Certainly other picking related technologies, such as Voice or "wearable" wireless terminals, should be evaluated, both of which provide so-called "hands-free" capabilities that drive productivity gains versus traditional RF terminals. Voice in particular has been very popular among dedicated etailers.

But what about materials handling automation? Is there an analog to the "pick-to-belt with downstream sortation" model that has been a mainstay of case picking for some three decades?

In a sense there is. Many split case picking operations use some form of "pick and pass," where a carton for a retailer or end customer is initiated at the start of the split case picking area, and "passed" to downstream pickers in other zones where other items for the order are added, a process that repeats until the carton/order is complete.

The pick and pass process can be enhanced by using some form of "cluster picking." That means a group of cartons/totes passed to a pick zone are "batched" for picking purposes in that zone. That means that as a picker takes cartons through a zone, picks for a given SKU are sequenced so that all cartons that require that SKU are serviced by the picker before he or she moves on to another SKU/location in the zone. That in the end reduces travel time.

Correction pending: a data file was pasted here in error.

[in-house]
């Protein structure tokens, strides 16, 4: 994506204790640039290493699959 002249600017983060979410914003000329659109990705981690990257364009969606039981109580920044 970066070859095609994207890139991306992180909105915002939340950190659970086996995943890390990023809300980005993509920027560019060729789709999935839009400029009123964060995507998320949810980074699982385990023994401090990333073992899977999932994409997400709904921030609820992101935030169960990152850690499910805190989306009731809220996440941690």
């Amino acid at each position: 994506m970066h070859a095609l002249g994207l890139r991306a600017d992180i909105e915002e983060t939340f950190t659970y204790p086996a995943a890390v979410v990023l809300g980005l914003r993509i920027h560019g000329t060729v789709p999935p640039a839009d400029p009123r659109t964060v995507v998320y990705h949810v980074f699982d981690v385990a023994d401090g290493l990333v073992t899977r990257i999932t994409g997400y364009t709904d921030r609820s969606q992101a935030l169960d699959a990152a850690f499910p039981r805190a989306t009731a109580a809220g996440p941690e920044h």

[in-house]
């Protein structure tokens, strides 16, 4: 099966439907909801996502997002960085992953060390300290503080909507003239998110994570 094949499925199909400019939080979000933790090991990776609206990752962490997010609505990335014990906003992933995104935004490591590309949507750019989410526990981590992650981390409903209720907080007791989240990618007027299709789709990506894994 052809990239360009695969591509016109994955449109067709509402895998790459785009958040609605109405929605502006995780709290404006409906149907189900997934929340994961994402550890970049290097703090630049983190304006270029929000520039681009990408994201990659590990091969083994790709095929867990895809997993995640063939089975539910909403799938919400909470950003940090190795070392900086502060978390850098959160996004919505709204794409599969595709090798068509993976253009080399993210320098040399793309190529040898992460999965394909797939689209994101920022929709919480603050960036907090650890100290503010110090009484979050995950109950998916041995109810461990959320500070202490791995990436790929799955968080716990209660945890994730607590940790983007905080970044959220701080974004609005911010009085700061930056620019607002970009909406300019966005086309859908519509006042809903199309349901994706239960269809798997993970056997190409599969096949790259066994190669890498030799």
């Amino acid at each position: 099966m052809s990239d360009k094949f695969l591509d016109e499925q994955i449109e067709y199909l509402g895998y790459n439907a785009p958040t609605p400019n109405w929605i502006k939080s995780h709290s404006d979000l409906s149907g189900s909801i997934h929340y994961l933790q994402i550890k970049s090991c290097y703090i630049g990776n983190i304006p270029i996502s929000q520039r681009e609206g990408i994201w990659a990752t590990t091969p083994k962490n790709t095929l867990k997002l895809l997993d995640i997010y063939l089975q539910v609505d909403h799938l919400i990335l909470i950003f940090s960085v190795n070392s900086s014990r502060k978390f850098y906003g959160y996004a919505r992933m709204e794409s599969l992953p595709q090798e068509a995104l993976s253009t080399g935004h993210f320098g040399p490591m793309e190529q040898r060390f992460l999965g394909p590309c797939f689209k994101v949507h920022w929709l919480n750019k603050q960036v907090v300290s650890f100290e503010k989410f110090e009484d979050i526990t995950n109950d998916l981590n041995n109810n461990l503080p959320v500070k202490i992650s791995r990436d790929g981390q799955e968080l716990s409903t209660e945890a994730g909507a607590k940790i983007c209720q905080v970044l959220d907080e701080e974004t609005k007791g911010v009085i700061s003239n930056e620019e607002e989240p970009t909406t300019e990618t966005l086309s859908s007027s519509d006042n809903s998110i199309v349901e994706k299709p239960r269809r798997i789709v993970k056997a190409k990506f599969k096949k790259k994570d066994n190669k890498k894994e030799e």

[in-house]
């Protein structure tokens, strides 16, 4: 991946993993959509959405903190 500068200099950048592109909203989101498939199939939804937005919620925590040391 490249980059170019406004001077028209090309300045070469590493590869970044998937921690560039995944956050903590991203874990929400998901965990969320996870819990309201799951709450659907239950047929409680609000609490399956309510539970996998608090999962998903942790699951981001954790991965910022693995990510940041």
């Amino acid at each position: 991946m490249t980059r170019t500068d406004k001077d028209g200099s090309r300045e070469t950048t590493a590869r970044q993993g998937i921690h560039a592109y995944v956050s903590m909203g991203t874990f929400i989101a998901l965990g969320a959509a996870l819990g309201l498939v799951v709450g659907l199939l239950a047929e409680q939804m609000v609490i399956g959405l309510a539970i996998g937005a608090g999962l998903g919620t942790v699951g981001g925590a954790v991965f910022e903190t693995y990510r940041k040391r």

For large split case picking operations, the pick and pass operation can be automated in terms of carton movement, driving significant productivity gains.

In fact, SCDigest materials handling editor Cliff Holste was among the first if not the first to design this automated carton transfer approach in 1998, during an implementation at a totes Isotoner DC in the Cincinnati, OH in 1998.

Now, this approach (and supporting technology) has become much more commonplace, though still not broadly recommended by consultants and others despite its potential efficiency gains for many operations. It involves using powered conveyor to move product from zone to zone, intelligence to skip zones where no picks are required for a carton, and horizontal transfer conveyors to move cartons laterally into each pick zone.

Comparing Pick and Pass Approaches

Without going into too much system design/operational detail, let's first look at a typical non-automated pick and pass system configuration. In the typical approach, a powered takeaway conveyor line is centered between two banks of case flow racks. A dead roller conveyor is located along both sides of the powered conveyor line leaving enough aisle space for picking between the face of the flow rack and the edge of the roller conveyor.

(Distribution/Materials Handling Story Continues Below )